April 28, 2016

Statler offers local students hospitality career skills training

Banfi breakfast
Robert Barker/University Photography
A Taverna Banfi staff member speaks to students from the Tompkins-Seneca-Tioga Board of Cooperative Education Services career skills program at an honorary breakfast.

Every morning, six students from Tompkins-Seneca-Tioga Board of Cooperative Education Services (TST BOCES) career skills program arrive on Cornell’s campus to expand their vocational skills through a hands-on program at the Statler Hotel.

The students are the first of what is hoped will be many participants in the newly formed partnership among TST BOCES, the Statler Hotel, the Cornell Public Service Center (PSC) and Helping Exceptional Youth (HEY), a PSC student organization that aims to raise awareness of special education programs in the Ithaca area and at Cornell.

The pilot project is an extension of TST BOCES half-day career skill program, which provides alternate schooling for students with developmental and intellectual disabilities. Students explore a variety of career and technical skills and appropriate work-related behaviors that are transferable to any job.

The new collaboration aims to use on-site training and real-world experience on Cornell’s campus to further the students’ exposure, and potentially provide internships and job placements for students after graduation. With Cathy Enz, the Lewis G. Schaeneman Jr. Professor of Innovation and Dynamic Management at the School of Hotel Administration, TST BOCES career skills special education teacher Brandy Nielsen, staff at the Statler Hotel and the Public Service Center, and student mentors from the HEY program, the team constructed a curriculum that allowed students to intern, explore and process what they were learning while getting exposure to hospitality industry jobs.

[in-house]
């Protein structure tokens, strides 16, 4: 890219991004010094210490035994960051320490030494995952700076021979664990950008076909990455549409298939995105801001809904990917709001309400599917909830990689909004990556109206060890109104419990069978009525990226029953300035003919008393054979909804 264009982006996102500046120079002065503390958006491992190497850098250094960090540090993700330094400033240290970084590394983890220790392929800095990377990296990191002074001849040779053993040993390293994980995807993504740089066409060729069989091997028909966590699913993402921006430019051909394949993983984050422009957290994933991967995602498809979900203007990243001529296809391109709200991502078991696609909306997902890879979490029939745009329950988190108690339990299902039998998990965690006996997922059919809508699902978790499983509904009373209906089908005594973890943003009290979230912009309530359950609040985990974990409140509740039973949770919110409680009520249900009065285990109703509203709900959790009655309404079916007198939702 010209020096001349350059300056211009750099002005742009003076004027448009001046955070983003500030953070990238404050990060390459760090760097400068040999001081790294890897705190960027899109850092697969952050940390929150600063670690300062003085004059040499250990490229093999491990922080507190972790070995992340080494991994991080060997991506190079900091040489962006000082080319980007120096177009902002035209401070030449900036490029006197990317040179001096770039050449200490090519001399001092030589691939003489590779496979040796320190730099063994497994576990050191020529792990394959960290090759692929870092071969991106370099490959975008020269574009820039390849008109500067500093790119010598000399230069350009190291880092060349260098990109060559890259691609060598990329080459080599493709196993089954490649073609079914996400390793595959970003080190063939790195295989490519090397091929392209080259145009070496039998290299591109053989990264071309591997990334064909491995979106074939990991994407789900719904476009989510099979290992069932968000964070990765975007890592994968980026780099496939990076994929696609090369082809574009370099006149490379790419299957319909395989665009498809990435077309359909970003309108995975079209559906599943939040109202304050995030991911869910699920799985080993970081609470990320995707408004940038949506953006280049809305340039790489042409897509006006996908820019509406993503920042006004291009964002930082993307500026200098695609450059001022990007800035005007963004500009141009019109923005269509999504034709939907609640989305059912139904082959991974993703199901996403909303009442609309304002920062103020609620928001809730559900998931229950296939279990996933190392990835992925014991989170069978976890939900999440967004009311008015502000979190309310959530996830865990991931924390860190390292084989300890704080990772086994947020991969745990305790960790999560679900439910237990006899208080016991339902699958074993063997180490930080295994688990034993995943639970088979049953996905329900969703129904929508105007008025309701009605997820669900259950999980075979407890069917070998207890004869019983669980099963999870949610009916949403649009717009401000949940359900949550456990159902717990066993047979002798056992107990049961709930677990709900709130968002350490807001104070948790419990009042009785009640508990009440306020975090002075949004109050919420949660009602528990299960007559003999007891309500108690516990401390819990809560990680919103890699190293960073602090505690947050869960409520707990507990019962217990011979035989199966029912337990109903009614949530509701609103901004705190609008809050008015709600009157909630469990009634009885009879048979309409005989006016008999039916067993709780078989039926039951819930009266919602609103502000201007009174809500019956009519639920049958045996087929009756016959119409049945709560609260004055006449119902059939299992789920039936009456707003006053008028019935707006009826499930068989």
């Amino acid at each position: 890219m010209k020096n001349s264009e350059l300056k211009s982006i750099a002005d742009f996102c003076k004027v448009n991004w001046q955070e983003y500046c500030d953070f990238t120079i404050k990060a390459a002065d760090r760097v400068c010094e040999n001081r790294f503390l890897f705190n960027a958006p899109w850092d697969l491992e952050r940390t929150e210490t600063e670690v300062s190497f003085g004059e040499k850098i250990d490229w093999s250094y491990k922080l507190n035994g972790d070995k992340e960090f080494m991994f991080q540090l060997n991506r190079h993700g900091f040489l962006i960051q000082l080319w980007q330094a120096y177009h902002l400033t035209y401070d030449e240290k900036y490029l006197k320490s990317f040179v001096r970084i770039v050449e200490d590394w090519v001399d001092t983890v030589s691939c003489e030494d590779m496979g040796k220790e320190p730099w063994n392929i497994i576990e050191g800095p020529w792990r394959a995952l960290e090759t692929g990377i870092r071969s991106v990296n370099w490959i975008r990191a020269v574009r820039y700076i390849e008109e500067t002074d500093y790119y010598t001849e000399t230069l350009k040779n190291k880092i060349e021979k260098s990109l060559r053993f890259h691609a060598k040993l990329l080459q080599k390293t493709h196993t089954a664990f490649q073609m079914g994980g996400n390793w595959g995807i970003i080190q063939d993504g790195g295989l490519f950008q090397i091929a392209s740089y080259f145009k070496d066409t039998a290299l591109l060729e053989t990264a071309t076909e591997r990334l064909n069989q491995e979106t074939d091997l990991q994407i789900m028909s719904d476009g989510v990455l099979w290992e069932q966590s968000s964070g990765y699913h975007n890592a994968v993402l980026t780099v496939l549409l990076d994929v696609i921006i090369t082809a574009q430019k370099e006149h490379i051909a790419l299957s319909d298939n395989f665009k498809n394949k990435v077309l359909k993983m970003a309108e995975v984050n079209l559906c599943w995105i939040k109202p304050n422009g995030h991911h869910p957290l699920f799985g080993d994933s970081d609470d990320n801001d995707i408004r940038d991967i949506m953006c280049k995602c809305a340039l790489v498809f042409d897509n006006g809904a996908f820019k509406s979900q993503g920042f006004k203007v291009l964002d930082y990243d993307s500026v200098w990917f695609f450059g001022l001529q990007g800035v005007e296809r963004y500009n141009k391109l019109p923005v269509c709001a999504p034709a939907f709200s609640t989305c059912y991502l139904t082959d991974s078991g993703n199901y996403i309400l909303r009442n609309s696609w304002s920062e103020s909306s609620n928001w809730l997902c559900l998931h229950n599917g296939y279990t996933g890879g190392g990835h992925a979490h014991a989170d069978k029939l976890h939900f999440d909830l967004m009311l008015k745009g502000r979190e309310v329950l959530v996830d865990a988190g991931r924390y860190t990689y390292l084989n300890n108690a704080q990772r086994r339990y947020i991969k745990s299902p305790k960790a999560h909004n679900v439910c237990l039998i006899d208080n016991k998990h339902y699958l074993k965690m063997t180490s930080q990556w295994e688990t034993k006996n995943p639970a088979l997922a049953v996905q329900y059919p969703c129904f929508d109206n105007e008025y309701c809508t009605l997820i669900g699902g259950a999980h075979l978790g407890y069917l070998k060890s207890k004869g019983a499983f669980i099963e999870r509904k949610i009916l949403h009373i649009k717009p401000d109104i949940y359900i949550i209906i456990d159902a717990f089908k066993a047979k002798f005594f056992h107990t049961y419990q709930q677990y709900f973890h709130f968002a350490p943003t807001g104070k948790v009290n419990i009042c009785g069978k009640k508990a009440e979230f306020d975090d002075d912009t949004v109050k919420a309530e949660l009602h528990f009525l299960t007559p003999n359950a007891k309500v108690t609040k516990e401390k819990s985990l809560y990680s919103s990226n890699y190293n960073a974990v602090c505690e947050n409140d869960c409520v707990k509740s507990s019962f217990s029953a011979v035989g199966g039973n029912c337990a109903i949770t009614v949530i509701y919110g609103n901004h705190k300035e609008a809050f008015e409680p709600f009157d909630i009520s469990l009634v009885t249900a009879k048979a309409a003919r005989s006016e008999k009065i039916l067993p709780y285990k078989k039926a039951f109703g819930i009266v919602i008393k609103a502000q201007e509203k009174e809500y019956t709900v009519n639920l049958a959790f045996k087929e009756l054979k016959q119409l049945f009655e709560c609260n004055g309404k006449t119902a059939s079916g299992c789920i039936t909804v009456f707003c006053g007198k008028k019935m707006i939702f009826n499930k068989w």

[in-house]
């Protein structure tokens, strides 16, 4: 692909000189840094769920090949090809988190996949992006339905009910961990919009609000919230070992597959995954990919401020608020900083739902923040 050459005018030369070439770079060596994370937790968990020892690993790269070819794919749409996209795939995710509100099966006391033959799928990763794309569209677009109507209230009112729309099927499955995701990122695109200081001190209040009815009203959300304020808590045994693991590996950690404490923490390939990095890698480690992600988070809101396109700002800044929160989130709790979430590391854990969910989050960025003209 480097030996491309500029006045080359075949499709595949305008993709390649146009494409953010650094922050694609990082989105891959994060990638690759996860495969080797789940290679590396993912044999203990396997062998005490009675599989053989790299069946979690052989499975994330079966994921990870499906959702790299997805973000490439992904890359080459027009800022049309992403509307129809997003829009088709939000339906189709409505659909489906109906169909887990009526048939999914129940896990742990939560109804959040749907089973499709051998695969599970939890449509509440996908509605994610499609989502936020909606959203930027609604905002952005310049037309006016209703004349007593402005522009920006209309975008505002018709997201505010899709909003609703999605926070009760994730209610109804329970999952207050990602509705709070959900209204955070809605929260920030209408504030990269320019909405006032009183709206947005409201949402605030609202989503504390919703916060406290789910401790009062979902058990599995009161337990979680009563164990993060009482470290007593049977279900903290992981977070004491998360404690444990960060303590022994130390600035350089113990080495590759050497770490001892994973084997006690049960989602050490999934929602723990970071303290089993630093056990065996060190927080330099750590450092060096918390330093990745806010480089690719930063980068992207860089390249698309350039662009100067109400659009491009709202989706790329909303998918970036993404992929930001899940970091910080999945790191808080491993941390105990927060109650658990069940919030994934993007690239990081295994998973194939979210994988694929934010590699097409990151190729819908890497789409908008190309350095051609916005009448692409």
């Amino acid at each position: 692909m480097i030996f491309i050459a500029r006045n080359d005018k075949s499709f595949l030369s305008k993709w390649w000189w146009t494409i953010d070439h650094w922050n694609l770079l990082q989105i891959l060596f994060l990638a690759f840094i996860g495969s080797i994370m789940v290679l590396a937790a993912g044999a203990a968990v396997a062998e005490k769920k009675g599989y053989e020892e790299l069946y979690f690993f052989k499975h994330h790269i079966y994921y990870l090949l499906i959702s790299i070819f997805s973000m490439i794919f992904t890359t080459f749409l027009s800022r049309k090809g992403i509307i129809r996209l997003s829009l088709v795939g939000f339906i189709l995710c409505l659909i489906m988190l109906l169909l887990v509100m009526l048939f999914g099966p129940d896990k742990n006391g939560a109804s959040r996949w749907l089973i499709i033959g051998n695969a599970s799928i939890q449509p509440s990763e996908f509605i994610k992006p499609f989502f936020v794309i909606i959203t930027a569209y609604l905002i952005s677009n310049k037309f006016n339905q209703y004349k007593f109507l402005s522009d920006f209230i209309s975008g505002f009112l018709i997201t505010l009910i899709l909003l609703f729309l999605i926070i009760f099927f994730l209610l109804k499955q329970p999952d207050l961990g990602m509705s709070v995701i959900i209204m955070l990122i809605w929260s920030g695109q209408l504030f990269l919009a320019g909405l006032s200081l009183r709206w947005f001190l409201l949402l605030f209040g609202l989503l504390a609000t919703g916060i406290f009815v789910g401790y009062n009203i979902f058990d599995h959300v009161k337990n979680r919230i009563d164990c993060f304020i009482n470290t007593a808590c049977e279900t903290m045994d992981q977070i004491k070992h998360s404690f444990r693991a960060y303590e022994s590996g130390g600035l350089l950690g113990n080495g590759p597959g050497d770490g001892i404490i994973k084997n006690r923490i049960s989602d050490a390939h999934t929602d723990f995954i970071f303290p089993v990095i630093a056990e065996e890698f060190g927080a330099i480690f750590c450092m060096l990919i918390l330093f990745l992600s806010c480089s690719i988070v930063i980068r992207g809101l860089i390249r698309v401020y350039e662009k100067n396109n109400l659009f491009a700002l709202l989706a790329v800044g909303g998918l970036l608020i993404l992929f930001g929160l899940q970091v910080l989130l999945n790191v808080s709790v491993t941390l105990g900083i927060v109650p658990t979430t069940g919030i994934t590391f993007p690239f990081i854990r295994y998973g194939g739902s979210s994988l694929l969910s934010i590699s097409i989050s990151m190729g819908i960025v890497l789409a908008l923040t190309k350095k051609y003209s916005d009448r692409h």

In a typical week, TST BOCES students meet with HEY mentors at the PSC on Monday, Wednesday and Friday mornings. HEY mentors assist students with building their career plans, reviewing what they are learning on campus, practicing interview skills and helping them put together personal digital portfolios.

On most Wednesdays, the students also visit sites to learn about different jobs on campus. They have visited Cornell Dining, Cornell Orchards and College of Agriculture and Life Sciences growth chambers and greenhouses to learn about plant care, and participated in other educational activities.

On Tuesdays and Thursdays, students practice their work skills in housekeeping and food service at the Statler Hotel. Students have also been working at the Plantations, and Cornell Dining has expressed interest in becoming a work site next year.

“There have been signs of huge growth among the students, both in their overall confidence and in their ability to navigate the complexity of different work environments with many different people who are not a part of their school day,” said Austin Fey, PreK-12 program coordinator at the PSC.

After completing their first semester this winter, TST BOCES students were invited to a breakfast at Statler’s Taverna Banfi to celebrate their achievements. As the spring semester comes to an end, the students will celebrate with an end-of-year gathering to present their portfolios to their families, and campus and community members, showcasing what they have learned over the year and educating Cornell employers how they can support inclusive hiring practices.

Hillary Landsman, a CALS senior, received an Ewing Family Service Award for her work as president of HEY, which will help fund future TST BOCES events. The celebration will take place Monday, May 9, at Appel Commons.

Maja Anderson is assistant director of communications and community relations for the Cornell Public Service Center and Engaged Learning and Research.